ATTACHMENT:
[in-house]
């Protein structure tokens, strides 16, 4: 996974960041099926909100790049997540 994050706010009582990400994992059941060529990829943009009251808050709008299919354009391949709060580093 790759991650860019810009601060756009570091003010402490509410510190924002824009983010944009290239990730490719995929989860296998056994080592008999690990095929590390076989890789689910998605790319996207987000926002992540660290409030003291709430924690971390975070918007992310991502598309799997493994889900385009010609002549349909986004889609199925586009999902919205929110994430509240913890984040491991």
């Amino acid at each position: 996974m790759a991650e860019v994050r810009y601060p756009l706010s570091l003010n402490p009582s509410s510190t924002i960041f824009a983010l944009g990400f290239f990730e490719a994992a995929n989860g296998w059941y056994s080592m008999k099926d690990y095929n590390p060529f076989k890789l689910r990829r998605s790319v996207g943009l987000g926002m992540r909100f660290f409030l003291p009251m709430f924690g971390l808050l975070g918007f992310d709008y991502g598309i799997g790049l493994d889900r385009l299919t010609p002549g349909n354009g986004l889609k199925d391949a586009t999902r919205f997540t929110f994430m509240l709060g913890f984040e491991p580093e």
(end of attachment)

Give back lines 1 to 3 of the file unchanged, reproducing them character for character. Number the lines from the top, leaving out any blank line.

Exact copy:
[in-house]
């Protein structure tokens, strides 16, 4: 996974960041099926909100790049997540 994050706010009582990400994992059941060529990829943009009251808050709008299919354009391949709060580093 790759991650860019810009601060756009570091003010402490509410510190924002824009983010944009290239990730490719995929989860296998056994080592008999690990095929590390076989890789689910998605790319996207987000926002992540660290409030003291709430924690971390975070918007992310991502598309799997493994889900385009010609002549349909986004889609199925586009999902919205929110994430509240913890984040491991």
């Amino acid at each position: 996974m790759a991650e860019v994050r810009y601060p756009l706010s570091l003010n402490p009582s509410s510190t924002i960041f824009a983010l944009g990400f290239f990730e490719a994992a995929n989860g296998w059941y056994s080592m008999k099926d690990y095929n590390p060529f076989k890789l689910r990829r998605s790319v996207g943009l987000g926002m992540r909100f660290f409030l003291p009251m709430f924690g971390l808050l975070g918007f992310d709008y991502g598309i799997g790049l493994d889900r385009l299919t010609p002549g349909n354009g986004l889609k199925d391949a586009t999902r919205f997540t929110f994430m509240l709060g913890f984040e491991p580093e």